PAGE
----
Real-life stories underscore urgency of Alcoa battle

by Keith Barber

William Houston Hammonds died in August 2008 of anaplastic T-cell lymphoma. He was only 50 years old. In the days that followed, Hammonds’ wife, Helen, sifted through the full spectrum of emotions that typically accompany the loss of a loved one.

The K’bler-Ross model aligns the stages of grief in the following order: denial, anger, bargaining, depression and acceptance. At the moment, Helen Hammonds remains in the second stage due to her discovery that her husband’s fatal cancer can be traced back to environmental contamination of Badin Lake by aluminum giant Alcoa.

After her husband was diagnosed with lymphoma, Helen said she asked their oncologist what might have caused his cancer.

“Why Wouldn’t it be a Win for any corporation to be a good corporate citizen?”

“She said, ‘It was nothing that you did,’” Helen recalled. “‘This type of mutation is caused by a type of environmental toxin.’” Through her own research, Helen discovered a link between her husband’s symptoms and exposure to PCBs. Houston’s blood tests revealed the PCBs in his blood had four specific cogeners, which act like fingerprints to help environmental scientists identify sources of PCB contamination.

Helen heard that fishing advisories had been posted at Badin Lake due to PCB contamination near the Alcoa’s Badin Works aluminum smelter facility, which closed in 2007. Helen said she and her husband fished Badin Lake for years and frequently ate their day’s catch.

Helen then learned of the Yadkin River Coalition, a group of citizens, politicians and environmentalists opposed to Alcoa’s efforts to seize another 50 years of control over a 38-mile stretch of the Yadkin River that includes Badin Lake. Helen, a Davidson

County resident, then wrote to her state senator, Stan Bingham, who introduced her to NC Sen. Fletcher Hartsell (D-Cabarrus).

Hartsell compared Helen’s husband’s blood tests to the information gathered during an environmental study conducted by Professor John Rodgers of Clemson University last year. Rodgers’ findings connected PCB contamination found in fish and soil samples taken from Badin Lake to Alcoa’s aluminum smelting operation.

“You could’ve knocked me over with a feather when they said they were the exact same PCBs with the same cogeners — the same identification — as the ones at Badin Lake that belong to Alcoa,” Helen said. “So am I angry? Oh Lord yes, I’m angry because my husband clawed for every breath. He fought hard and he lost.”

Environmental activist Erin Brockovich introduced Hammonds and her story to the public during a press conference at Wake Forest University on June 29. Brockovich said heartbreaking stories like the Hammonds’ are growing at an alarming rate.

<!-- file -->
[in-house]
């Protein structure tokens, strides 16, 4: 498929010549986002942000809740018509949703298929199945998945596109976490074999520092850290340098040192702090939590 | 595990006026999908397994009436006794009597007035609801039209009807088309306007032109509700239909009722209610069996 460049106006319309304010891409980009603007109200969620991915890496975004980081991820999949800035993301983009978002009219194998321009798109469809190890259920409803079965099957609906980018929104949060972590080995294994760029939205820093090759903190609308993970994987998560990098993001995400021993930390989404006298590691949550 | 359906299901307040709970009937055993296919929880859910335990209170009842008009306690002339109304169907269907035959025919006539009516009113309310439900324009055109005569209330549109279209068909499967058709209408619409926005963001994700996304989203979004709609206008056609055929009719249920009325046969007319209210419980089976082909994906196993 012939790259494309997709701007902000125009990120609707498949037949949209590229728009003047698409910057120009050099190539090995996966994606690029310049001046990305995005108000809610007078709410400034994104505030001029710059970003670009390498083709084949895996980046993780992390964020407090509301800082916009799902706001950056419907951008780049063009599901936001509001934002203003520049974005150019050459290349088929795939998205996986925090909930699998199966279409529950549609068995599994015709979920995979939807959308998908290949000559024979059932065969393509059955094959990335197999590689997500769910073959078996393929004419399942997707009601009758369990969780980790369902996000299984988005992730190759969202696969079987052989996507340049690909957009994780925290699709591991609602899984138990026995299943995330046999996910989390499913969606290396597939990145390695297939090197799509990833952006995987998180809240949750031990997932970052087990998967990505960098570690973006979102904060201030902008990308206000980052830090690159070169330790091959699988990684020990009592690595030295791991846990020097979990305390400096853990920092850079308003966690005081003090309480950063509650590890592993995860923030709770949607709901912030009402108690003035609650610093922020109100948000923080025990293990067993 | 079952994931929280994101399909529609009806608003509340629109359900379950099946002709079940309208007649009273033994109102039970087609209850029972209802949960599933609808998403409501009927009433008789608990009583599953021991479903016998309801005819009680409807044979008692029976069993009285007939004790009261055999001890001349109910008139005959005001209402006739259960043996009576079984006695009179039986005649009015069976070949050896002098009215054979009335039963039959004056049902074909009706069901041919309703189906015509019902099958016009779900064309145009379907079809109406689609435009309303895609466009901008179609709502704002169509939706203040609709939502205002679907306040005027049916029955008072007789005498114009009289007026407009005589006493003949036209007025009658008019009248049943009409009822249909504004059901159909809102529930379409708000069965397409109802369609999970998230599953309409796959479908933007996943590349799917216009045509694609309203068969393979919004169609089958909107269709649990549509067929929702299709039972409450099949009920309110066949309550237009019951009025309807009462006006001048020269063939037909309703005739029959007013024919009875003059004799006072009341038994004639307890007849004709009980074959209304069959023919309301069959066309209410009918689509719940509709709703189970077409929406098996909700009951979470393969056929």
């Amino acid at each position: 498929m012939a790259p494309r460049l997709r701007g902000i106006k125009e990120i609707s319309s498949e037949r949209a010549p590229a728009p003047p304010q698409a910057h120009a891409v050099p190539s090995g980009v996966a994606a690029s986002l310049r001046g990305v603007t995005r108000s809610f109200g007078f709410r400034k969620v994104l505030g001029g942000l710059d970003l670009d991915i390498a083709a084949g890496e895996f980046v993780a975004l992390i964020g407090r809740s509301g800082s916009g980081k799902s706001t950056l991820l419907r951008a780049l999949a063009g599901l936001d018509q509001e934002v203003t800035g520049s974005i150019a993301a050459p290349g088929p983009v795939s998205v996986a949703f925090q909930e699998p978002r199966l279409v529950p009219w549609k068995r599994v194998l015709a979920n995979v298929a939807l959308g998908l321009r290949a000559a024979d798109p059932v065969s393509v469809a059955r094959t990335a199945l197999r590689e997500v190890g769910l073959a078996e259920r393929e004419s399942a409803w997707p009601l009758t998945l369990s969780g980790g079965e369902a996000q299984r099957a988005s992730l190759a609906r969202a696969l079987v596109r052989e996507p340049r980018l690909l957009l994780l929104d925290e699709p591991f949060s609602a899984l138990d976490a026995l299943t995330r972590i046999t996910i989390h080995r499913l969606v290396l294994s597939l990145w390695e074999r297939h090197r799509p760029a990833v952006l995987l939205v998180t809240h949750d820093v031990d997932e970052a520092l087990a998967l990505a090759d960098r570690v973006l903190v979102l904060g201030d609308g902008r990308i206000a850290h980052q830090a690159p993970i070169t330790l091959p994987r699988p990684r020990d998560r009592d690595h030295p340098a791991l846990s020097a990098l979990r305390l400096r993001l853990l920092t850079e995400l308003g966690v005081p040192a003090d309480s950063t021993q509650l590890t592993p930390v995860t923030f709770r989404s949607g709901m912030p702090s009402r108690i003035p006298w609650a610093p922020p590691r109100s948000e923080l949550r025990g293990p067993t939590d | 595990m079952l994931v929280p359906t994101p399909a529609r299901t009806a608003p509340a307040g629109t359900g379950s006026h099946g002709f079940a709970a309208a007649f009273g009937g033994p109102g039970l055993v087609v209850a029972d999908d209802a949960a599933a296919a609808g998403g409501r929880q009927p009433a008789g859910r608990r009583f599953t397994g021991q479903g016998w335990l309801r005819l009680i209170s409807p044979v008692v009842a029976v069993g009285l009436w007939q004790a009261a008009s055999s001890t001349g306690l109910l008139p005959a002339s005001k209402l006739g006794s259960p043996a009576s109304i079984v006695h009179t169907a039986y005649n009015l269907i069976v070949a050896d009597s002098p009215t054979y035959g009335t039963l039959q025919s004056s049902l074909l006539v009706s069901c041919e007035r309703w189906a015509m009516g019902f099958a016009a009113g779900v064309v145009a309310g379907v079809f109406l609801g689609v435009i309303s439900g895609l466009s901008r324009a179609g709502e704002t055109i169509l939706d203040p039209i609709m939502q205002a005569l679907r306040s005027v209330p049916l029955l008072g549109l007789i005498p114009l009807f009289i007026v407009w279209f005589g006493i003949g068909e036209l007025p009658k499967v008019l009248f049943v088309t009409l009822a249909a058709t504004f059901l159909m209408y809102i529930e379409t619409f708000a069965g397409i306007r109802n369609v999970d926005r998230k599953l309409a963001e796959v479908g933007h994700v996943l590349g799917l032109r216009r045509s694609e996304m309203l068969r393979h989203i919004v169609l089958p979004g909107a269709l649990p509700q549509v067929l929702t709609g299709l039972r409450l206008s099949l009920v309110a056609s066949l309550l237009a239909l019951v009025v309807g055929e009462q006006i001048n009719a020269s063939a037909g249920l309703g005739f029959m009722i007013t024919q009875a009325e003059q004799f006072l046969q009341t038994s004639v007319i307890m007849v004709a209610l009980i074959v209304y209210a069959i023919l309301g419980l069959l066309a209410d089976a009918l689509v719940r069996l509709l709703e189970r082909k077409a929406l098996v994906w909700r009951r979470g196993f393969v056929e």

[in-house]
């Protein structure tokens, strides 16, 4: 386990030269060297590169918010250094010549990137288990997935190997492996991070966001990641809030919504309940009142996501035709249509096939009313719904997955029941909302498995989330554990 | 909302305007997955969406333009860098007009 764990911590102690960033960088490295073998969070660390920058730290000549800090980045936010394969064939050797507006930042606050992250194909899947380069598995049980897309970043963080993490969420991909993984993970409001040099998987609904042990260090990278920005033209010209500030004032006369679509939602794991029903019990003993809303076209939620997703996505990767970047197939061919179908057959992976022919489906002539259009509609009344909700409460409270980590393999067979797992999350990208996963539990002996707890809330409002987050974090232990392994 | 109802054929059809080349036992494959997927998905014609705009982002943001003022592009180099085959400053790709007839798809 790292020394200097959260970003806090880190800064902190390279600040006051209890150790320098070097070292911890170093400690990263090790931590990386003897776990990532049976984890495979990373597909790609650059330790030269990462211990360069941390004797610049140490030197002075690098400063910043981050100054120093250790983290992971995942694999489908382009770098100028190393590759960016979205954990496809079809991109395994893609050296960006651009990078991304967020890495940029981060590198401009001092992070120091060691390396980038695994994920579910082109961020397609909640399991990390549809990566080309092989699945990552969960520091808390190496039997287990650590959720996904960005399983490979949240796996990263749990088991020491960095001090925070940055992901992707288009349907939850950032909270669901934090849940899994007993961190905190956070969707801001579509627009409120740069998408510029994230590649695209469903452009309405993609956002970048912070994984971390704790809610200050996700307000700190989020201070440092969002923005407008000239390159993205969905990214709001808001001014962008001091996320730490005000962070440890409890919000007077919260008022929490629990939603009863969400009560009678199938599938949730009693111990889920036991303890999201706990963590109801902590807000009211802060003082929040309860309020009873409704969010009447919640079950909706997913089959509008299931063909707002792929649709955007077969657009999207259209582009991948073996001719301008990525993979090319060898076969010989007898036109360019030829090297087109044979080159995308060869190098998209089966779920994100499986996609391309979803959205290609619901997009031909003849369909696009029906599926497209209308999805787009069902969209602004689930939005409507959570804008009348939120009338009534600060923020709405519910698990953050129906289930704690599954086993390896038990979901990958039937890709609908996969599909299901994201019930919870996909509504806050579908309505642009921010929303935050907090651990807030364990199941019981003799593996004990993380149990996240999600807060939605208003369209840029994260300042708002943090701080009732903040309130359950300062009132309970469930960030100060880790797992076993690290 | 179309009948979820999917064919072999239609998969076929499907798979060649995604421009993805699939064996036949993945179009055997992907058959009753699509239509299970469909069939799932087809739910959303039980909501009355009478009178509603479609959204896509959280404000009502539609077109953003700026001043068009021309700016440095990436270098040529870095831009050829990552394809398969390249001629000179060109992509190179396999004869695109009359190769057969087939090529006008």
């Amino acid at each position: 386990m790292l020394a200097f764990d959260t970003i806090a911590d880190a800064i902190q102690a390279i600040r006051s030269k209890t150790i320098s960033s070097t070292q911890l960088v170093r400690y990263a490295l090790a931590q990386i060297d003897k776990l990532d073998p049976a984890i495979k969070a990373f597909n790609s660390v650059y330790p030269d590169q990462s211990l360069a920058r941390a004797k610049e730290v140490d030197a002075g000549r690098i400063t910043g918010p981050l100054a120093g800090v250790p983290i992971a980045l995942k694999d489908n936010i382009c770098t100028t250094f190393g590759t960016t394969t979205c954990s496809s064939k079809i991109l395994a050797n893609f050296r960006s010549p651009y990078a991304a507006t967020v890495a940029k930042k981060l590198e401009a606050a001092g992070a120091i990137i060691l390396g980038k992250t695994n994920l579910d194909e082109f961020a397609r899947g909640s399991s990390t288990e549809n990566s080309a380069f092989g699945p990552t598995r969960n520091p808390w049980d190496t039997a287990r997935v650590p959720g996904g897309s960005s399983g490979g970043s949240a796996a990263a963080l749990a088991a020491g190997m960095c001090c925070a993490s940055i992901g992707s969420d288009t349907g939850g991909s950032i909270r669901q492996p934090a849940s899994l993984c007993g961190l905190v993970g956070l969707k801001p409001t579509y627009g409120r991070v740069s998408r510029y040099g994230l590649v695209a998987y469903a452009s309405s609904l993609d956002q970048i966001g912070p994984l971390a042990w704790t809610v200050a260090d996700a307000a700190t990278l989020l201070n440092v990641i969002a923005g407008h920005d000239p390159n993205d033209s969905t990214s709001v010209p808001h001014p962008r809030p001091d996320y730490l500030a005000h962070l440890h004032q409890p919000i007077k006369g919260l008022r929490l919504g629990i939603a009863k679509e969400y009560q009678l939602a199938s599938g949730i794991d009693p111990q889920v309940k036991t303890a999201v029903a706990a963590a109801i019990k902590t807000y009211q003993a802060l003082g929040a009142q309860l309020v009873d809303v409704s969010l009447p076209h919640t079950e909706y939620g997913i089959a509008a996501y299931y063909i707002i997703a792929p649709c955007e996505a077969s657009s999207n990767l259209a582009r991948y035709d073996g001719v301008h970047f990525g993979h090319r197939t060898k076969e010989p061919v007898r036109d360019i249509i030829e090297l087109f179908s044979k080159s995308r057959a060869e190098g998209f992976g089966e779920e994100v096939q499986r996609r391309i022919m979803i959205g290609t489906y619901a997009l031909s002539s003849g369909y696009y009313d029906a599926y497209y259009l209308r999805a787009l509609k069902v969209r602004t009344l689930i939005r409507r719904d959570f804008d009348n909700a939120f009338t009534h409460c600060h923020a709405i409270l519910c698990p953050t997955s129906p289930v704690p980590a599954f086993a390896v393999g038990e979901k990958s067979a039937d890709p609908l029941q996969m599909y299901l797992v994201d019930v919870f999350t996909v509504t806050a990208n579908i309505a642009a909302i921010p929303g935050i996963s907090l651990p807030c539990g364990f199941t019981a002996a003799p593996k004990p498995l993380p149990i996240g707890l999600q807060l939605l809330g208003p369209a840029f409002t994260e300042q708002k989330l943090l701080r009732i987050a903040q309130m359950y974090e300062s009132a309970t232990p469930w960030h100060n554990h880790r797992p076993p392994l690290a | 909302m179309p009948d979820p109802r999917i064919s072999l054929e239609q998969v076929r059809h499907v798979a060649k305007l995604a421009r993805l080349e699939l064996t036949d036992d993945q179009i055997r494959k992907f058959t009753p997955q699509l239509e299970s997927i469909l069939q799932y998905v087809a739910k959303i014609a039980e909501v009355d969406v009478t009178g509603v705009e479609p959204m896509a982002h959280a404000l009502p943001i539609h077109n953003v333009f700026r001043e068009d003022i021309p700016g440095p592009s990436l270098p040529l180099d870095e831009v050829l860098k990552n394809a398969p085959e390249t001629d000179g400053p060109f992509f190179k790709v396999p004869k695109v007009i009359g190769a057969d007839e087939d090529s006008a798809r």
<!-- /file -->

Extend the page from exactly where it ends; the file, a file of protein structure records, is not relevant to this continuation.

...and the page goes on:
“I am currently trying to quantify 23,000 legitimate e-mails that I’ve gotten on potential environmental disasters just within the US alone,” said Brockovich, whose real-life story provided the basis for the 2000 Academy Award-winning film Erin Brockovich. “I’m starting to dot all these sites and the dots are getting pretty scary.”

The thousands of dots that cover Brockovich’s map are the direct result of “industry that’s run amok,” she said.

Brockovich advocates a new brand of capitalism where morality supersedes profits. It’s an approach to business that will ultimately add to a company’s bottom line.

“Why wouldn’t it be a win for any corporation to be a good corporate citizen?” Brockovich asked. “To be a good neighbor to the state of North Carolina and its citizens and anywhere else they operate in the world because people like to patronize and give back to corporations that do right by them.”

Until Alcoa does right by the citizens of North Carolina, it’s the responsibility of concerned citizens to speak up and speak out to hold the aluminum-maker accountable, Brockovich said.

“It will be up to us to keep them on that ethical path that we can maybe effectively to begin to make some change,” she said.

Unless citizens get actively involved, the future of our environment and in turn, our species, appears very dim.

“We and the environment, we’re one and the same,” Brockovich said. “This natural world of ours is what sustains us, and we’re destroying it and therefore, we’re destroying ourselves.”

Helen Hammonds said she can’t bring her husband back but she can fight to hold Alcoa accountable and force the company to clean up the PCBs in Badin Lake.

But so much damage has already been done. Hammonds worries daily if she and her family will contract the same cancer as her husband.

“Am I going to die of the same thing?” she asked. “What about my kids? What about other people’s children that have eaten fish?”